Jane is the founder and founding co-artistic director of Book-It Repertory Theatre, with Myra Platt. In her 30 years of staging literature, she has performed, adapted, and directed works by such literary giants as Charles Dickens, Eudora Welty, Edith Wharton, Kurt Vonnegut Jr., Pam Houston, Raymond Carver, Frank O'Connor, Jim Lynch, Ernest Hemingway, Colette, Amy Bloom, John Irving, John Steinbeck, Daphne Du Maurier, and Jane Austen. A veteran actress of 35 years, she has played leading roles in many of America's most prominent regional theatres. She co-directed with Tom Hulce at Seattle Repertory Theatre, Peter Parnell's adaptation of John Irving's The Cider House Rules, Parts I and II, which enjoyed successful runs in Seattle, at the Mark Taper Forum in Los Angeles (Ovation Award, best director) and in New York (Drama Desk Nomination, best director). Jane's most recent directing credits include Native Gardens at Arizona Theatre Company. With Portland Center Stage she directed, Cyrano, Twelfth Night (Drammy awards, Best Direction and Production) and Book-It's adaptations of Great Expectations and Pride and Prejudice. For Book-It her credits include The Maltese Falcon, A Moveable Feast, What We Talk About When We Talk About Love, The Dog of the South, Adventures of Huckleberry Finn: Uncensored, Truth Like the Sun, The House of Mirth, The Highest Tide, Travels with Charley, Pride and Prejudice, Howard's End, In a Shallow Grave, The Awakening, Owen Meany's Christmas Pageant, A Tale of Two Cities, and The Cider House Rules, Parts I and II, winner of the 2010 and 2011 Gregory Awards for Outstanding Production. In 2008 she, Myra Platt, and Book-It were honored to be named by The Seattle Times among seven Unsung Heroes and Uncommon Genius for their 20-year contribution to life in the Puget Sound region. She is a recipient of the 2009 Women's University Club of Seattle Brava Award, a 2010 Women of Influence award from Puget Sound Business Journal, and the Paul G. Allen Family Foundation's 20th Anniversary Founders Grant and was a finalist for the American Union for Stage Directors and Choreographers Foundation's 2012 Zelda Fichandler Award.

About Myra Platt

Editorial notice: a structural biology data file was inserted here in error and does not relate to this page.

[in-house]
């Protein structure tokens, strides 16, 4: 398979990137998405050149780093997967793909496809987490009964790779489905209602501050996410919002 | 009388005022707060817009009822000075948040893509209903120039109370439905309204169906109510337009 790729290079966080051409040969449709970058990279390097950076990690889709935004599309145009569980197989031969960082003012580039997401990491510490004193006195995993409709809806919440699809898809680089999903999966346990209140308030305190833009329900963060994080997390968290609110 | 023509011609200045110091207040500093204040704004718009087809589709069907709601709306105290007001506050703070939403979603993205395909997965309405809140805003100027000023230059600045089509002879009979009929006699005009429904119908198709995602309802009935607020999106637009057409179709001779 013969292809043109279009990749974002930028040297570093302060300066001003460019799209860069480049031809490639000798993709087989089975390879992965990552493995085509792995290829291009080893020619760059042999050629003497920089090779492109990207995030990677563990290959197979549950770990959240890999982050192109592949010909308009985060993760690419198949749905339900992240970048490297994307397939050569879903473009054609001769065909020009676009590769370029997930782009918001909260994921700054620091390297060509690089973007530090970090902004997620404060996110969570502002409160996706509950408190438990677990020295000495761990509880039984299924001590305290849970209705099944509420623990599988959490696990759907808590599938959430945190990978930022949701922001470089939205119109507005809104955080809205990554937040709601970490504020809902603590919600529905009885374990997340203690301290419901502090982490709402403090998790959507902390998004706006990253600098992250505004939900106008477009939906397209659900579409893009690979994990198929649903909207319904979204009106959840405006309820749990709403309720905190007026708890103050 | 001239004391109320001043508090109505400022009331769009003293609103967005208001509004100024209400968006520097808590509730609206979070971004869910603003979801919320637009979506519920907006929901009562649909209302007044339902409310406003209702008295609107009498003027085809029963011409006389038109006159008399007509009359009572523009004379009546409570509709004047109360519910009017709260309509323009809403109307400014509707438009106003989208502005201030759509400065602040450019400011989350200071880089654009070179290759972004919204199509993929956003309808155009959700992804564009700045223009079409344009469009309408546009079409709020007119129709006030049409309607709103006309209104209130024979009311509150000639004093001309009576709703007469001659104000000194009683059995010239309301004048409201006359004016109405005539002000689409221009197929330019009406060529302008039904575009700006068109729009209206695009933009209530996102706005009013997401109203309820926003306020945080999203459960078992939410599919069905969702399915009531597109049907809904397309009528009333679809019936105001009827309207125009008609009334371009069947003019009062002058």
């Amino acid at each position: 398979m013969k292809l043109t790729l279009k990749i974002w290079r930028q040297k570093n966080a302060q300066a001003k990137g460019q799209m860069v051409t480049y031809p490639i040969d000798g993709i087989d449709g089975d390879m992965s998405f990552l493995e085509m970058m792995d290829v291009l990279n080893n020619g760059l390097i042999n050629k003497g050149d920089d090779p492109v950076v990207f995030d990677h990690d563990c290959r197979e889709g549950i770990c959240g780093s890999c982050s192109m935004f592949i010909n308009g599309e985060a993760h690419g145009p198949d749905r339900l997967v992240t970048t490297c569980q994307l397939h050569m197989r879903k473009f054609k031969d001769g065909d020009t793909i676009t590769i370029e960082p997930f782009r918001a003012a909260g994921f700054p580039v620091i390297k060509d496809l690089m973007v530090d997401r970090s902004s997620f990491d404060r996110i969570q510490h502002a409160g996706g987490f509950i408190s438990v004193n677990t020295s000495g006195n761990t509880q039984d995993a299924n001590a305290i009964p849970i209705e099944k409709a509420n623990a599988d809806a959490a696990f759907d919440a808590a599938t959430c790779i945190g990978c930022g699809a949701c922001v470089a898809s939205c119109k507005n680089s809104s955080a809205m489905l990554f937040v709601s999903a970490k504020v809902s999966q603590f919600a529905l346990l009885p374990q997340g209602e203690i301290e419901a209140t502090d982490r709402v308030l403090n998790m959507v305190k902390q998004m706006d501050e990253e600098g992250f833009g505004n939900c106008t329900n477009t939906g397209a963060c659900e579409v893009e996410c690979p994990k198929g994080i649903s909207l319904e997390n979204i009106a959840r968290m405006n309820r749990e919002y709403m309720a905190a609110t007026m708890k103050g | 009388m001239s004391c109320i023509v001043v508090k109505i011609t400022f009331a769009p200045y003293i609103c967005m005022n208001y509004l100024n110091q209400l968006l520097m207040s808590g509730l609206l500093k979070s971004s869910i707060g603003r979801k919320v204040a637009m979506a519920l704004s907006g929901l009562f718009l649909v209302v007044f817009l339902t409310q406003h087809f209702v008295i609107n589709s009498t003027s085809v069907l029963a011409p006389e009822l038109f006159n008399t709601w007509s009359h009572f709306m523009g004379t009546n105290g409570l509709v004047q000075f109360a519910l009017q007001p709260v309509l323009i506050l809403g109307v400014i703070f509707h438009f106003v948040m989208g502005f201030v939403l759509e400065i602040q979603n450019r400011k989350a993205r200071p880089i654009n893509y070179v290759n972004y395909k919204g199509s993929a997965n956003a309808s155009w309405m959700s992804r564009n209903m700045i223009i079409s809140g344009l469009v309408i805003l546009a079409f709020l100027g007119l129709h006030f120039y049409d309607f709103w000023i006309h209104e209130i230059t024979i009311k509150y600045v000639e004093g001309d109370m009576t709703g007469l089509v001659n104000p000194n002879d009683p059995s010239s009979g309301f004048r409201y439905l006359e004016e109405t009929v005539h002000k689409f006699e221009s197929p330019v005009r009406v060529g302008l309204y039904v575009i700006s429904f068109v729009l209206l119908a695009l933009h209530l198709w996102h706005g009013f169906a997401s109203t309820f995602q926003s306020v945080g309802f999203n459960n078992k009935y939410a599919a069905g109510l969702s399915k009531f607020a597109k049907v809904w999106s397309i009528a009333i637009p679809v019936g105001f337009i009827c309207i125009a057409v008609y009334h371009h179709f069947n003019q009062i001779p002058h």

As the founding co-artistic director with Jane Jones, Myra has helped produce over 85 world-premiere mainstage productions and over 30 education touring productions. Most recently she directed and adapted the new musical Howl's Moving Castle. Previously, she adapted and directed The Brothers K and directed The Amazing Adventures of Kavalier & Clay (2014 Gregory Award for Outstanding Production, The Seattle Times Footlight Award). She was nominated for Outstanding Director 2012 (Financial Lives of the Poets) and 2014 (Kavalier & Clay). Other directing credits include Little Bee, The Financial Lives of the Poets, The River Why, Persuasion, Night Flight, Red Ranger Came Calling, The House of the Spirits, Plainsong, Cry, the Beloved Country, Sweet Thursday, Giant, I Know Why the Caged Bird Sings, Cowboys Are My Weakness, Roman Fever, and A Child's Christmas in Wales. Adapting credits include I Know Why the Caged Bird Sings, Little Bee, The Financial Lives of the Poets, The River Why, Night Flight, The Art of Racing in the Rain, Red Ranger Came Calling, The House of the Spirits, Giant, Cowboys Are My Weakness, Roman Fever, A Child's Christmas in Wales, and co-adapted Owen Meany's Christmas Pageant with Jane Jones. Composing credits include Prairie Nocturne, Night Flight (with Joshua Kohl), Red Ranger Came Calling: A Musical (with Edd Key), The Awakening, Ethan Frome, Owen Meany's Christmas Pageant, A Child's Christmas in Wales, and I Am of Ireland. Acting credits include Seattle Repertory Theatre, Intiman Theatre, New City Theatre, the Mark Taper Forum, Prairie Nocturne, The Beautiful Things That Heaven Bears, The Awakening (West Los Angeles Garland Award), and Howards End. She originated the role of Candy Kendall in The Cider House Rules, Parts I and II directed by Jane Jones and Tom Hulce. Myra is the recipient, with Jane Jones, of a Paul G. Allen Family Foundation Anniversary grant, the 2010 Women of Influence from Puget Sound Business Journal, and was named by The Seattle Times a 2008 Unsung Hero and Uncommon Genius for their 20-year contribution to life in the Puget Sound region.